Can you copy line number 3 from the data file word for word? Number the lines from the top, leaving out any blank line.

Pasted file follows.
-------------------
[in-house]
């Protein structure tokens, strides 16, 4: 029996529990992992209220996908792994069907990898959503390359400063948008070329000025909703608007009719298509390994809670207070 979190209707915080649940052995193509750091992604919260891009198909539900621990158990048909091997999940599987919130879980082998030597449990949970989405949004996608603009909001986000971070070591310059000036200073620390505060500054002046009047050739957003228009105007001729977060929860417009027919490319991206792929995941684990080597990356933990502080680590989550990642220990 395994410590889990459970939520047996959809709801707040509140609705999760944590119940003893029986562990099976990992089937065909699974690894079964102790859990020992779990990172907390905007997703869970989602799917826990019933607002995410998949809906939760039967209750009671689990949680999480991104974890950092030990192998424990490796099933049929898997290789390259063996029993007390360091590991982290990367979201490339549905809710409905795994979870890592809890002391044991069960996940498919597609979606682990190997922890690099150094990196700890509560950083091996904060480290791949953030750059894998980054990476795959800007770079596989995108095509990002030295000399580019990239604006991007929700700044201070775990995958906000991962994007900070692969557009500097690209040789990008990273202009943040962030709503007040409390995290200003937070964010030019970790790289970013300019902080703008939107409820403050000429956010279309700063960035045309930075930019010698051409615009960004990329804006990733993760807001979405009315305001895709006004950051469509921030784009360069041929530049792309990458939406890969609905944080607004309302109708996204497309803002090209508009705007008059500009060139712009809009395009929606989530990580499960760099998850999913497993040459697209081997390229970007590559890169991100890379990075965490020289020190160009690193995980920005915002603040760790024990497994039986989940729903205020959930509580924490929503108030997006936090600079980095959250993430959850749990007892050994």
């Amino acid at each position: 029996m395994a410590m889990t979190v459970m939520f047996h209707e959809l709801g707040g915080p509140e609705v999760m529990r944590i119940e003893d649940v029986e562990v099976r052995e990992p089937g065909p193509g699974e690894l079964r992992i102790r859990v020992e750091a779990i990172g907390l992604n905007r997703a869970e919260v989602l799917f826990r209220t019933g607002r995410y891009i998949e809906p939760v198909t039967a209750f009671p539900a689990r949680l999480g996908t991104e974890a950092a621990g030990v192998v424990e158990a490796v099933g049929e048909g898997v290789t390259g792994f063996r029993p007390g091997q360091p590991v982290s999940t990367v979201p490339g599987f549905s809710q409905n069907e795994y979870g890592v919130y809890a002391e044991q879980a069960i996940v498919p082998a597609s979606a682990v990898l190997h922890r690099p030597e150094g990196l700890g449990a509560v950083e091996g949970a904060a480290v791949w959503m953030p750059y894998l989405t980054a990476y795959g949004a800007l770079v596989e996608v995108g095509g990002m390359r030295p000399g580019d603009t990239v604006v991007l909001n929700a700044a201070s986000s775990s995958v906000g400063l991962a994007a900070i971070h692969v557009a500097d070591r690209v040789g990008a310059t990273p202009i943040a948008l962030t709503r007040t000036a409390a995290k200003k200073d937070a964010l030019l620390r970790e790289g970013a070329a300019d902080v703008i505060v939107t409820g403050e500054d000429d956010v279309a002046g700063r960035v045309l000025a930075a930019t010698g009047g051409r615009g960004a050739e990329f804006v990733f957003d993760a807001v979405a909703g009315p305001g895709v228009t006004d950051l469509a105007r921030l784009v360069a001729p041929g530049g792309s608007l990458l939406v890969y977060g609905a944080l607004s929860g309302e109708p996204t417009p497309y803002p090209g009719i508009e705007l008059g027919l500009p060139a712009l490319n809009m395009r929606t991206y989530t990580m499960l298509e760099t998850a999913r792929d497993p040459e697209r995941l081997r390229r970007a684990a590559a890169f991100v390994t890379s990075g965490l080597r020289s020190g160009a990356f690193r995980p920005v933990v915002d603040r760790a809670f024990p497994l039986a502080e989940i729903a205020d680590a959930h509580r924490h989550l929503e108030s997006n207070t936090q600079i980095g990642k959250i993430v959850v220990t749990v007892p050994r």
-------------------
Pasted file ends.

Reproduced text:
């Amino acid at each position: 029996m395994a410590m889990t979190v459970m939520f047996h209707e959809l709801g707040g915080p509140e609705v999760m529990r944590i119940e003893d649940v029986e562990v099976r052995e990992p089937g065909p193509g699974e690894l079964r992992i102790r859990v020992e750091a779990i990172g907390l992604n905007r997703a869970e919260v989602l799917f826990r209220t019933g607002r995410y891009i998949e809906p939760v198909t039967a209750f009671p539900a689990r949680l999480g996908t991104e974890a950092a621990g030990v192998v424990e158990a490796v099933g049929e048909g898997v290789t390259g792994f063996r029993p007390g091997q360091p590991v982290s999940t990367v979201p490339g599987f549905s809710q409905n069907e795994y979870g890592v919130y809890a002391e044991q879980a069960i996940v498919p082998a597609s979606a682990v990898l190997h922890r690099p030597e150094g990196l700890g449990a509560v950083e091996g949970a904060a480290v791949w959503m953030p750059y894998l989405t980054a990476y795959g949004a800007l770079v596989e996608v995108g095509g990002m390359r030295p000399g580019d603009t990239v604006v991007l909001n929700a700044a201070s986000s775990s995958v906000g400063l991962a994007a900070i971070h692969v557009a500097d070591r690209v040789g990008a310059t990273p202009i943040a948008l962030t709503r007040t000036a409390a995290k200003k200073d937070a964010l030019l620390r970790e790289g970013a070329a300019d902080v703008i505060v939107t409820g403050e500054d000429d956010v279309a002046g700063r960035v045309l000025a930075a930019t010698g009047g051409r615009g960004a050739e990329f804006v990733f957003d993760a807001v979405a909703g009315p305001g895709v228009t006004d950051l469509a105007r921030l784009v360069a001729p041929g530049g792309s608007l990458l939406v890969y977060g609905a944080l607004s929860g309302e109708p996204t417009p497309y803002p090209g009719i508009e705007l008059g027919l500009p060139a712009l490319n809009m395009r929606t991206y989530t990580m499960l298509e760099t998850a999913r792929d497993p040459e697209r995941l081997r390229r970007a684990a590559a890169f991100v390994t890379s990075g965490l080597r020289s020190g160009a990356f690193r995980p920005v933990v915002d603040r760790a809670f024990p497994l039986a502080e989940i729903a205020d680590a959930h509580r924490h989550l929503e108030s997006n207070t936090q600079i980095g990642k959250i993430v959850v220990t749990v007892p050994r």